‘Far from being in charge GPs will be merely unwilling bystanders – denying care before it has been provided’.
Gerada continued: ‘For almost three years now – since the realization that my tenure would be dictated to by another health service reform so large that it could be seen from outer space and so complicated not even its author Mr Lansley could explain it, – I have been working hard to highlight the disastrous consequences of the Coalition government’s changes to our health service.
‘A health service that was in 2010 functioning so well that for the first time in my lifetime it was not an election issue.
‘An NHS that has provided what no other country in the world has achieved at the same cost: universal health care in the form of equal access to comprehensive care irrespective of personal income, – at a cost to us the tax payer at many billions of pounds less than comparable health services.
‘A health service that bound us together as a society – where every 11th hour worked was our contribution to those that need it.’
Dr Gerada continued: ‘It is not just that we stand together but what we stand for: fairness, empathy and compassion. It is for these reasons that we all care so deeply about its future; and it is why I stand ready to contribute to ongoing efforts to invest in and improve the NHS in any way I can.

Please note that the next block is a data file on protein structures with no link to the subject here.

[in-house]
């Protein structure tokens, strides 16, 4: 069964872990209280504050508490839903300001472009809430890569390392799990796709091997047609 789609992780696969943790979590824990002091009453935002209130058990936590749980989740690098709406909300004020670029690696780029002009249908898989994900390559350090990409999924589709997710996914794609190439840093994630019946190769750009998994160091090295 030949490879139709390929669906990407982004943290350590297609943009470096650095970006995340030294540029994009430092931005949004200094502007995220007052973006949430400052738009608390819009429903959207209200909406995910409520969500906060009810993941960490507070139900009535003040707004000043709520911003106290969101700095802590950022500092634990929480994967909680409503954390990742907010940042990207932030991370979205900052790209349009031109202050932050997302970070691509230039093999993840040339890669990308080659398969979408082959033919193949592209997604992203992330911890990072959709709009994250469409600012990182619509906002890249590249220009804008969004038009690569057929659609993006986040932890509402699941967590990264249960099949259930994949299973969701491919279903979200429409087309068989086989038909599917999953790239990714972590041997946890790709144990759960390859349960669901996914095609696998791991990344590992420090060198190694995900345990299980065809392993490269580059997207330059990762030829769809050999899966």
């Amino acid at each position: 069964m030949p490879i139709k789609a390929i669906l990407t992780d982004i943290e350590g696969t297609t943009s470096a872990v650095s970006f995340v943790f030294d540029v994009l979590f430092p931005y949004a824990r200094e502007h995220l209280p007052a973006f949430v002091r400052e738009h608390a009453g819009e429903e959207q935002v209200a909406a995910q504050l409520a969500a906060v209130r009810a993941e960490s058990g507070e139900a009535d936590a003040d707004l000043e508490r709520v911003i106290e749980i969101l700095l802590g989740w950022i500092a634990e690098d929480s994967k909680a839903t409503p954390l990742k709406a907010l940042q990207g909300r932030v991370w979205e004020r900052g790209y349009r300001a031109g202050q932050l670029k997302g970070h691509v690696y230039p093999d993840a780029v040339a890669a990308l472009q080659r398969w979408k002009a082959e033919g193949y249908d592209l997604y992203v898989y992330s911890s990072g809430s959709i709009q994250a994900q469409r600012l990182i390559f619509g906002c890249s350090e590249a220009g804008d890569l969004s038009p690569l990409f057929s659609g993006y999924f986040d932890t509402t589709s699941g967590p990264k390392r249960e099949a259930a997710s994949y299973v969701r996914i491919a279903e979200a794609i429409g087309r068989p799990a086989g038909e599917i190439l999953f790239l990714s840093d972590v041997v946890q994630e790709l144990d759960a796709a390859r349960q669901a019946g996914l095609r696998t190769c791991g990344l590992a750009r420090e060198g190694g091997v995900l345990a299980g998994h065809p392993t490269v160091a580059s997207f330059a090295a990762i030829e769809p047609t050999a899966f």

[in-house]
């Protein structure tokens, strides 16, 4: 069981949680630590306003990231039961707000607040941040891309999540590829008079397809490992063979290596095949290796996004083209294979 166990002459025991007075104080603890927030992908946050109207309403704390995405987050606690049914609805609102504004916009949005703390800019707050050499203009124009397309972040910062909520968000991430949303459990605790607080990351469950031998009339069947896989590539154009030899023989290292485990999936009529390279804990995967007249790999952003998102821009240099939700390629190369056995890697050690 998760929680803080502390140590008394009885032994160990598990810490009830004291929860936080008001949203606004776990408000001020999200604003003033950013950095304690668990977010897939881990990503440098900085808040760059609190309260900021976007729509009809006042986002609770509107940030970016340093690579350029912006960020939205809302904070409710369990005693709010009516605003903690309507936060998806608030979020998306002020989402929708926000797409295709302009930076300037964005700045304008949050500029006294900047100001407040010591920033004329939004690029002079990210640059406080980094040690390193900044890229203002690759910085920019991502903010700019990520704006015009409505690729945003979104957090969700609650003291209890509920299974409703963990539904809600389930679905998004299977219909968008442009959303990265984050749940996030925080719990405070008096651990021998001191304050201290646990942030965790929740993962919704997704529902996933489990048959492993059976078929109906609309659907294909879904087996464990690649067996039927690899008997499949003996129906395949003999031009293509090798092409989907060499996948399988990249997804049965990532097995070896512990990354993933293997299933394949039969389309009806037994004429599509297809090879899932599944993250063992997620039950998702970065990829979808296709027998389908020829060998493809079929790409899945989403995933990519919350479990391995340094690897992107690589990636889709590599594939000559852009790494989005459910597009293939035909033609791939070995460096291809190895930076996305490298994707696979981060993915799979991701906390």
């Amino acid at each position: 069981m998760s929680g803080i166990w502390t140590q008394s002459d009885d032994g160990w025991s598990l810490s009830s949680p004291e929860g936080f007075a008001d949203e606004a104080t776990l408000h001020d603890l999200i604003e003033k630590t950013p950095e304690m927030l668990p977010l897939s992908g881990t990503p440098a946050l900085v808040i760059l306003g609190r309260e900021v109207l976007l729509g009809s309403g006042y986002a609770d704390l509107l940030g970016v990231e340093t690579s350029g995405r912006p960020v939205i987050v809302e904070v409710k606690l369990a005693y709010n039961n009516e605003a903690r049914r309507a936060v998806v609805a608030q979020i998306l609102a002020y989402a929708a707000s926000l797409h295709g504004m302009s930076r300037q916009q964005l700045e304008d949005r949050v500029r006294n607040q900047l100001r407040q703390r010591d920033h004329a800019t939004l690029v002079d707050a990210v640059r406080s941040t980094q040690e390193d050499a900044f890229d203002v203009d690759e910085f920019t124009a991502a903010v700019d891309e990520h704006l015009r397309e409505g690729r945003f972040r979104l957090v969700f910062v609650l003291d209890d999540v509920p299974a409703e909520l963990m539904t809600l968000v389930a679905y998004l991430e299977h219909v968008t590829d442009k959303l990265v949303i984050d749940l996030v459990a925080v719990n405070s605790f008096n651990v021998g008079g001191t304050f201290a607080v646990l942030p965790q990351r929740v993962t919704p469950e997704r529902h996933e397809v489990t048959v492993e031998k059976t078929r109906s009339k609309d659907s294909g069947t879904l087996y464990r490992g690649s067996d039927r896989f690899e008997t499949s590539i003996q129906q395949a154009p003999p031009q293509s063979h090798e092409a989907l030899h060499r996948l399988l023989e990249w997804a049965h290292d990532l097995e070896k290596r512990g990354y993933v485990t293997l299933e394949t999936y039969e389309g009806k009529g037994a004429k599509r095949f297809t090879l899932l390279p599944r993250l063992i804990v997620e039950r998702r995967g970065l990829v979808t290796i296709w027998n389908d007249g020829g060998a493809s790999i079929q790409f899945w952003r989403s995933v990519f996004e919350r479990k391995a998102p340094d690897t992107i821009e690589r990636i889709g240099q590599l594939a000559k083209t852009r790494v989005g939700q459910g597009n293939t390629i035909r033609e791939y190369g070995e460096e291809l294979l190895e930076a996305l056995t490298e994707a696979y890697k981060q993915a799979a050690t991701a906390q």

‘Over the last two years people have said to me . . . “you are scaremongering” . . . “we are where we are” . . . “there is nothing we can do” . . . “if GPs pull out (of commissioning) then others will take their place”.
‘I have been accused of being “passionate” . . . of being “that woman” . . . of being a “part-time GP” . . . of “not representing my constituents” . . . and, oddly, of being “God” – and anything other than someone who had taken the trouble to become informed. . . taken the trouble of learning what is happening and speaking out.
‘I spent one summer at my own expense looking at the largest health market in the world.
‘Not from the bits that others rave about when they are paid to go on fact-finding missions.
‘No! To look at the underbelly of the US health system, which has achieved the remarkable double whammy of having the most expensive health care in the world and some of the worst outcomes.
‘I went to find out why 75,000 people per year die from lack of health care and another 25,000 from over treatment.
‘I saw a State hospital where patients, acutely unwell, wait for two days in corridors for a hospital bed.
‘I saw a federally qualified health centre – the closest they have to a GP practice, where family physicians spend much of their time trying to negotiate the insurance system to lobby for health care for their patients as they do treating the sick.
And, I saw Remote Access Medicine.
A free service for the uninsured. Where men, women and children queued all night, in the cold – 2,000 deep by the morning, waiting for basic health checks.